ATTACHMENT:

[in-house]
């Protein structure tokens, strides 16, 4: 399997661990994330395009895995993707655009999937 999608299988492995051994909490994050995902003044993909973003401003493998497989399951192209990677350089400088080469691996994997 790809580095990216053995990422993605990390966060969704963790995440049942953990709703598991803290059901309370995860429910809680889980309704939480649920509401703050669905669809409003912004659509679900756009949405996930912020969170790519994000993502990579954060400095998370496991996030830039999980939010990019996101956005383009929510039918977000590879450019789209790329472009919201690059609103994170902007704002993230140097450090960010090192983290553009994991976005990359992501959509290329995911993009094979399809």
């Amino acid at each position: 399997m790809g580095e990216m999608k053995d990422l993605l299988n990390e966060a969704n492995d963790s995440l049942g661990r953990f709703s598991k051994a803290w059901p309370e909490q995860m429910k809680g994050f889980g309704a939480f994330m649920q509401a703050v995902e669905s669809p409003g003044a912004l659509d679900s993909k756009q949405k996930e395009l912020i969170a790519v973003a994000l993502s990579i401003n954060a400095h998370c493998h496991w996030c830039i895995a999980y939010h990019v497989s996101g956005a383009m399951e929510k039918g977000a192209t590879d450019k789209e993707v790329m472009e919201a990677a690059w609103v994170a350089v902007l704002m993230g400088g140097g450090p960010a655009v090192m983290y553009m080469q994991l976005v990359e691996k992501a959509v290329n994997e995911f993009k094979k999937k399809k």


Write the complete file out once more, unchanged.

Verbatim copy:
[in-house]
């Protein structure tokens, strides 16, 4: 399997661990994330395009895995993707655009999937 999608299988492995051994909490994050995902003044993909973003401003493998497989399951192209990677350089400088080469691996994997 790809580095990216053995990422993605990390966060969704963790995440049942953990709703598991803290059901309370995860429910809680889980309704939480649920509401703050669905669809409003912004659509679900756009949405996930912020969170790519994000993502990579954060400095998370496991996030830039999980939010990019996101956005383009929510039918977000590879450019789209790329472009919201690059609103994170902007704002993230140097450090960010090192983290553009994991976005990359992501959509290329995911993009094979399809």
């Amino acid at each position: 399997m790809g580095e990216m999608k053995d990422l993605l299988n990390e966060a969704n492995d963790s995440l049942g661990r953990f709703s598991k051994a803290w059901p309370e909490q995860m429910k809680g994050f889980g309704a939480f994330m649920q509401a703050v995902e669905s669809p409003g003044a912004l659509d679900s993909k756009q949405k996930e395009l912020i969170a790519v973003a994000l993502s990579i401003n954060a400095h998370c493998h496991w996030c830039i895995a999980y939010h990019v497989s996101g956005a383009m399951e929510k039918g977000a192209t590879d450019k789209e993707v790329m472009e919201a990677a690059w609103v994170a350089v902007l704002m993230g400088g140097g450090p960010a655009v090192m983290y553009m080469q994991l976005v990359e691996k992501a959509v290329n994997e995911f993009k094979k999937k399809k």